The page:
For those with more severe allergies, allergen immunotherapy, commonly known as allergy shots, can be an option. These shots expose the immune system to tiny amounts of allergens over time, helping to desensitize the person to the allergen and reduce their allergic reactions.
In recent years, the development of targeted biological medications has revolutionized allergy treatment. These medications specifically target certain immune system components involved in allergic reactions, providing relief for individuals with moderate to severe allergies.
The History of Allergies
So, how long have we known about allergies? If we take a look at historical records, we can find references to allergy symptoms going back to ancient civilizations. The Egyptians, Greeks, and Romans all documented interesting cases of skin rashes and respiratory symptoms caused by contact with specific substances.
In particular, the Roman Julio-Claudian dynasty (Augustus, Claudius, and Britannicus) appear to have had a family history of atopy, a genetic disposition towards certain allergies. However we must treat carefully here: the “allergy” we find in historical documents could in fact be a number of other things.
Of course, noticing the symptoms doesn’t mean ancient healers had any idea what they were actually dealing with. It wasn’t until the 19th century that the concept of allergies started to gain traction in the world of medical science.
In 1819 the British physician Dr. John Bostock described “summer catarrh”, or common hay fever as it’s known today. He connected it to the blooming of certain plants during the spring and summer months, this marked one of the earliest documented observations of allergic reactions to airborne allergens.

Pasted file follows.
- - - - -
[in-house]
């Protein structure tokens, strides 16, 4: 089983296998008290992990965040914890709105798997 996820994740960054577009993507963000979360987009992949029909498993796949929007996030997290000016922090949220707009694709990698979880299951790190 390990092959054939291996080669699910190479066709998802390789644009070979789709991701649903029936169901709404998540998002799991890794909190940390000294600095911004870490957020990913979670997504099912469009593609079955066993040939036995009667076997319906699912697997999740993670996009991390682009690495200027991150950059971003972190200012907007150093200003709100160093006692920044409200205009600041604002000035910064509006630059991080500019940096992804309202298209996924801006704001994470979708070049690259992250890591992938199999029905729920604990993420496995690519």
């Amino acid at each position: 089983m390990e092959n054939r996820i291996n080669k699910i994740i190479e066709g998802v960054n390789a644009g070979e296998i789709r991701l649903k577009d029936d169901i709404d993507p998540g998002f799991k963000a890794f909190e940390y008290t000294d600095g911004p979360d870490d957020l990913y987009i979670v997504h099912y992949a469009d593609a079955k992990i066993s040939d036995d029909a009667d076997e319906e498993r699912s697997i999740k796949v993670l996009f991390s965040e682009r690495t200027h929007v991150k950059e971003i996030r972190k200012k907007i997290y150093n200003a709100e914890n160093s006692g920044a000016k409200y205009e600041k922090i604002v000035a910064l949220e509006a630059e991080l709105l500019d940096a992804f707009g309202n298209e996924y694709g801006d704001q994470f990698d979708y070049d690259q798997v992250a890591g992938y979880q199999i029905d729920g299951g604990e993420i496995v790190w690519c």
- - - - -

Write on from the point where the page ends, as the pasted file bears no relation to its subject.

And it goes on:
Jump forward nearly one hundred years and the actual term “allergy” was coined by Austrian pediatrician Clemens von Pirquet in 1906. He derived it from the Greek words “allos” (other) and “ergon” (reaction) and used it to describe the altered activity of the immune system to otherwise harmless substances. Von Pirquet’s work laid the foundation for the understanding of allergic reactions in the medical community.
Then, in 1921 another significant milestone occurred when researchers Leonard Noon and John Freeman introduced allergen immunotherapy, also known as allergy shots. They successfully demonstrated that injecting tiny amounts of allergens could desensitize patients and alleviate allergic symptoms.
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Throughout the 20th century, advancements in medical science furthered our understanding of allergies and their mechanisms. The discovery of histamine and its role in allergic reactions in the 1930s paved the way for antihistamine medications. These drugs became widely available in the 1940s, providing relief for allergy sufferers.